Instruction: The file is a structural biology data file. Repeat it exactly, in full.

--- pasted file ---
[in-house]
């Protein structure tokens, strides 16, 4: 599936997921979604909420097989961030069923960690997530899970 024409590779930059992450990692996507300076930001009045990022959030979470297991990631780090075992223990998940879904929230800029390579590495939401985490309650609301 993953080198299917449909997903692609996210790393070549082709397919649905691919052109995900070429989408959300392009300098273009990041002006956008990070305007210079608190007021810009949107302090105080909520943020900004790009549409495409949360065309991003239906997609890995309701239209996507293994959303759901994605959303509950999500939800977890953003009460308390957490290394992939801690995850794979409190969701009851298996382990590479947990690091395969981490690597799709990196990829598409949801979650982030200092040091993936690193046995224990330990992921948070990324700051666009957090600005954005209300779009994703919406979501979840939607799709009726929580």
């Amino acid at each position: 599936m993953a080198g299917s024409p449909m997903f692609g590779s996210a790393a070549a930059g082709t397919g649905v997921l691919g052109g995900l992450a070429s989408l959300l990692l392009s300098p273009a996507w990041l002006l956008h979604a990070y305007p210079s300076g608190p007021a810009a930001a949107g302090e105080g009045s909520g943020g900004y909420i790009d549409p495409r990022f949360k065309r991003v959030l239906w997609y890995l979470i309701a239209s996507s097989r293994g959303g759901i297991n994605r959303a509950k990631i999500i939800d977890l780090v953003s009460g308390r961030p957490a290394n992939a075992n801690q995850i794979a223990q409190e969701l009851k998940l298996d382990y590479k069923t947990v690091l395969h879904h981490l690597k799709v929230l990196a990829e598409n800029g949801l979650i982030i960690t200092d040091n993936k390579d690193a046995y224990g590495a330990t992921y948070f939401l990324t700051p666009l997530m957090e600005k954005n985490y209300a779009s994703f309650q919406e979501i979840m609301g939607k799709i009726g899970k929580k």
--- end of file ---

[in-house]
């Protein structure tokens, strides 16, 4: 599936997921979604909420097989961030069923960690997530899970 024409590779930059992450990692996507300076930001009045990022959030979470297991990631780090075992223990998940879904929230800029390579590495939401985490309650609301 993953080198299917449909997903692609996210790393070549082709397919649905691919052109995900070429989408959300392009300098273009990041002006956008990070305007210079608190007021810009949107302090105080909520943020900004790009549409495409949360065309991003239906997609890995309701239209996507293994959303759901994605959303509950999500939800977890953003009460308390957490290394992939801690995850794979409190969701009851298996382990590479947990690091395969981490690597799709990196990829598409949801979650982030200092040091993936690193046995224990330990992921948070990324700051666009957090600005954005209300779009994703919406979501979840939607799709009726929580």
């Amino acid at each position: 599936m993953a080198g299917s024409p449909m997903f692609g590779s996210a790393a070549a930059g082709t397919g649905v997921l691919g052109g995900l992450a070429s989408l959300l990692l392009s300098p273009a996507w990041l002006l956008h979604a990070y305007p210079s300076g608190p007021a810009a930001a949107g302090e105080g009045s909520g943020g900004y909420i790009d549409p495409r990022f949360k065309r991003v959030l239906w997609y890995l979470i309701a239209s996507s097989r293994g959303g759901i297991n994605r959303a509950k990631i999500i939800d977890l780090v953003s009460g308390r961030p957490a290394n992939a075992n801690q995850i794979a223990q409190e969701l009851k998940l298996d382990y590479k069923t947990v690091l395969h879904h981490l690597k799709v929230l990196a990829e598409n800029g949801l979650i982030i960690t200092d040091n993936k390579d690193a046995y224990g590495a330990t992921y948070f939401l990324t700051p666009l997530m957090e600005k954005n985490y209300a779009s994703f309650q919406e979501i979840m609301g939607k799709i009726g899970k929580k």